MLB Prospect Watch: 2022 Minor League Awards, Including Orioles as Top Team and Corbin Carroll as Top Hitter

MLB Prospect Watch: 2022 Minor League Awards, Including Orioles as Top Team and Corbin Carroll as Top Hitter

Believe it or not, we hit the final MLB Prospect Watch of the year. By this time next week, all Minority tiers will have finished the regular season. As tradition dictates, we’re dedicating this space to our version of the year-end awards.

Below, we’ve highlighted the players and teams in six different categories we created. It goes without saying that there are more individuals worthy of recognition than this format can bring to light. The minor leagues are a big fixture, after all. Keep that in mind in case your favorite lead isn’t mentioned.

Now onto the gasbaggery.

Carroll has had a turbulent career for someone with just over 160 professional appearances since being selected 16th in the 2019 draft. He missed most of last season due to a heart injury. shoulder, and it was deprived of a normal development cycle the previous year by the COVID-19 pandemic. Carroll hasn’t looked any worse this season, hitting .307/.425/.611 with 24 homers and 31 stolen bases in 93 games across three tiers before being called to the majors. (Most of them came in Double or Triple-A.) Don’t let Carroll’s small frame (5-foot-10) fool you: He’s a well-rounded player who can hit and run and play a average central field. He was a solid contender for the No. 1 prospect spot in the minors before his recent promotion to the majors, and the combination of his production, upside-down star, and experience makes him our pick here.

Pitcher of the Year: Kyle Harrison, LHP, San Francisco Giants

Things didn’t go the Giants’ way at the big league level as they failed in their bid to repeat in the NL West, but at least they continued to employ Harrison. He made 25 starts between High- and Double-A, amassing a 2.71 ERA and hitting a ridiculous 14.8 batters per nine. Harrison has a solid three-pitch mix, including a fastball that can hit the upper 90s. Its pitch quality is aided by a forearm slit that creates a flatter plane and an optical illusion that hitters can’t seem to solve. The only thing holding Harrison back is his location. He walked four of nine batters this season – and that was progress after walking nearly five batters last year.

There are several ways to define this category. We like to keep it simple: the purpose of a minor league system is to improve the roster of major leagues. This can result in promotions; it can mean through trades; or a combination thereof. With that in mind, we give the nod to the Orioles. They graduated Adley Rutschman and Gunnar Henderson this season, both of whom were in contention for the No. 1 prospect spot in all minors at the time of their promotions to the majors. (If it hadn’t been for his injury, right-hander Grayson Rodriguez would have also been in the game.) Rival scouts also hailed the progress made by Colton Cowser and Colby Mayo, among other future arrivals. Factor in the addition of first pick Jackson Holliday, and the O’s minor league system has had a great year no matter how you slice it.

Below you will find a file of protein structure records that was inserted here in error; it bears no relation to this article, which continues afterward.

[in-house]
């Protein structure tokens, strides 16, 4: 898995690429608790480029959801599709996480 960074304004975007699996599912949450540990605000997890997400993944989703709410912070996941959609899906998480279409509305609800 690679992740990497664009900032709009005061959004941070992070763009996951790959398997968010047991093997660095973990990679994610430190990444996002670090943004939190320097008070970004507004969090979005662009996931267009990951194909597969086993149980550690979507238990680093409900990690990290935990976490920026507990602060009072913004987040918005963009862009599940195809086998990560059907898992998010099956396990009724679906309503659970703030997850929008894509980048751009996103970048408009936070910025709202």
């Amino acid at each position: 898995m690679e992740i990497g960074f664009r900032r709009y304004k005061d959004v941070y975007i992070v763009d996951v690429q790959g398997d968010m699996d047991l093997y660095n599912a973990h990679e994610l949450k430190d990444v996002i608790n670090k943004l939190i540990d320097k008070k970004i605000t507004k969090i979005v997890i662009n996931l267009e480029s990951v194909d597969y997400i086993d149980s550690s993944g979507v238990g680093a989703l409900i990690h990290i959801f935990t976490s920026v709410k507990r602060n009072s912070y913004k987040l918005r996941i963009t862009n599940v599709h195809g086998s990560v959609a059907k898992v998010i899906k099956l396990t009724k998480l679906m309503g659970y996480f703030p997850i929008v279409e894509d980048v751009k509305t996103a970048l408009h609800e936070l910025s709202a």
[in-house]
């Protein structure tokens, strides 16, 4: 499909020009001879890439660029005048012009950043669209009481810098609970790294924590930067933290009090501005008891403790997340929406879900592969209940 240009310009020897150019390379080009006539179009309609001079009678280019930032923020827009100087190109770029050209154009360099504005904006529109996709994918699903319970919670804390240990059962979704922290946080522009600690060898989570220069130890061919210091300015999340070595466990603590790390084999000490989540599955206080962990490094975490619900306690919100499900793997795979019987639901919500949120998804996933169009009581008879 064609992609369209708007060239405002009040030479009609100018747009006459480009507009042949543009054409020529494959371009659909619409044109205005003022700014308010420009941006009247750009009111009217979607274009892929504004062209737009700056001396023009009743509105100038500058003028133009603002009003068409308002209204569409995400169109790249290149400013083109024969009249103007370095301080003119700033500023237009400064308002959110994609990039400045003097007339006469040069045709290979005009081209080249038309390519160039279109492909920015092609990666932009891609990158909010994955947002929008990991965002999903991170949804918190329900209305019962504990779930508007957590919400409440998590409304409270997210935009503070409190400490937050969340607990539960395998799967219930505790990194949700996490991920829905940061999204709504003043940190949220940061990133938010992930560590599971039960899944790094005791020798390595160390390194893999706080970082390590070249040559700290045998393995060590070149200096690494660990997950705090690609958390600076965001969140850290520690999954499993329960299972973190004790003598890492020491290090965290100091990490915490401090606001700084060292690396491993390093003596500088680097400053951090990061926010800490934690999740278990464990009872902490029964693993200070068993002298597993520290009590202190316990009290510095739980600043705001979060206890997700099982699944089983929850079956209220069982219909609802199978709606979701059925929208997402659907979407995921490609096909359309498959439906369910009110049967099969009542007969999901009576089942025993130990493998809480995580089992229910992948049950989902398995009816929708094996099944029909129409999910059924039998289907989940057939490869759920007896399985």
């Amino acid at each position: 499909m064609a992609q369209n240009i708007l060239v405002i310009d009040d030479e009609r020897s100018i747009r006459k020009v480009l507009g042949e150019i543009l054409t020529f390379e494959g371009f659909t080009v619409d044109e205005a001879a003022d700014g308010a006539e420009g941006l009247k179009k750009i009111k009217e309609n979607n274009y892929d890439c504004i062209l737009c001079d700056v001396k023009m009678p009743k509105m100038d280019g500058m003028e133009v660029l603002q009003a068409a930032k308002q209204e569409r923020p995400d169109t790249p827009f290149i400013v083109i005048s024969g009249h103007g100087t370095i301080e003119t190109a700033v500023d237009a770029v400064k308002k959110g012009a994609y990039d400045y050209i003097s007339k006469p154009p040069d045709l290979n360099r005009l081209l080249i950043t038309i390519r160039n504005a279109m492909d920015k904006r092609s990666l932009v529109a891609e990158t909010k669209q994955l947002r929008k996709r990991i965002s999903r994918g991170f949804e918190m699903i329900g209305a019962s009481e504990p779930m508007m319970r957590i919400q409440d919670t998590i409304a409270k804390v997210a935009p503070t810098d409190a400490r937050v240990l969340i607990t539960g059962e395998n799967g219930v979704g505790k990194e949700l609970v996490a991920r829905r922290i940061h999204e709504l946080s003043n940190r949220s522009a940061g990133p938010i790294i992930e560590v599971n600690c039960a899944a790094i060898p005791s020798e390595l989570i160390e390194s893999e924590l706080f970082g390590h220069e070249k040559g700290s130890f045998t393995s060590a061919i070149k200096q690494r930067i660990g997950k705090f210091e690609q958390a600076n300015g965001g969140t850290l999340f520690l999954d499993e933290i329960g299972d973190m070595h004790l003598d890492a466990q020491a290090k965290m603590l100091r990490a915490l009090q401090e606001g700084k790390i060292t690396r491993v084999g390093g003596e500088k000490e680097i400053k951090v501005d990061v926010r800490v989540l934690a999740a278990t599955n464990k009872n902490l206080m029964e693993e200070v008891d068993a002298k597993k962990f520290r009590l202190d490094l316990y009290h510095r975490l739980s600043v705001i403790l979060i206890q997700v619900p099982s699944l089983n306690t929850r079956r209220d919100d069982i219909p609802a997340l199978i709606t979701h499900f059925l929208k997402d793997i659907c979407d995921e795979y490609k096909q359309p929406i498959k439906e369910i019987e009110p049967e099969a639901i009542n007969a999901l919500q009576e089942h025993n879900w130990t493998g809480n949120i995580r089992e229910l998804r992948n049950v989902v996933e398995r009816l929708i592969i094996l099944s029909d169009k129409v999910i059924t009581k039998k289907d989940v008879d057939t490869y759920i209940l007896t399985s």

We weren’t fans of what the Reds did last offseason, when they dropped Wade Miley and Tucker Barnhart to kick off their rebuild. Their work this summer, however, was much more to our liking. During July, the Reds secured infielders Noelvi Marte, Edwin Arroyo, Spencer Steer and Christian Encarnacion-Strand (among others) in trades. They also nabbed Cam Collier, a darkhorse contender to be first overall heading into the draft, midway through the first round. This is what the “talent accumulation” phase of a full teardown is supposed to look like.

Highest amount: Jackson Chourio, CF, Milwaukee Brewers

Who else could it be, really? Chourio, who won’t celebrate his 19th birthday until next March, secured a spot near the top of prospect lists this winter by batting .288/.342/.538 with 20 homers and 16 interceptions (out of 20 tries) on the course of 99 games divided between Class-A, High-A and Double-A. He did most of his damage in the Carolina League, where he led the Brewers’ A-ball affiliate in OPS despite being nearly three years younger than his average competitor – with that kind age difference, he would have done well. just hold his. The fact that Chourio has rather flourished while showing off some impressive physical tools suggests he’s well on his way to stardom.

We love Martin dating back to his collegiate years at Vanderbilt. In fact, we ranked him as the top prospect in the 2020 draft because of his batting skills, approach, and defensive versatility. It didn’t hurt that scouts who spoke to CBS Sports thought he had more juice in his bat based on his out-speed readings.

Unfortunately, Martin has yet to prove them (or us) right. In 90 Double-A games this season, he hit .241/.367/.316 with two homers and a total of just 18 extra hits. His career home run total is now seven in 185 professional games. It’s possible for low-powered hitters to succeed in the majors, but it’s not easy. Martin’s 0.075 ISO would be the fifth lowest among skilled hitters. And that is if it translates in full.

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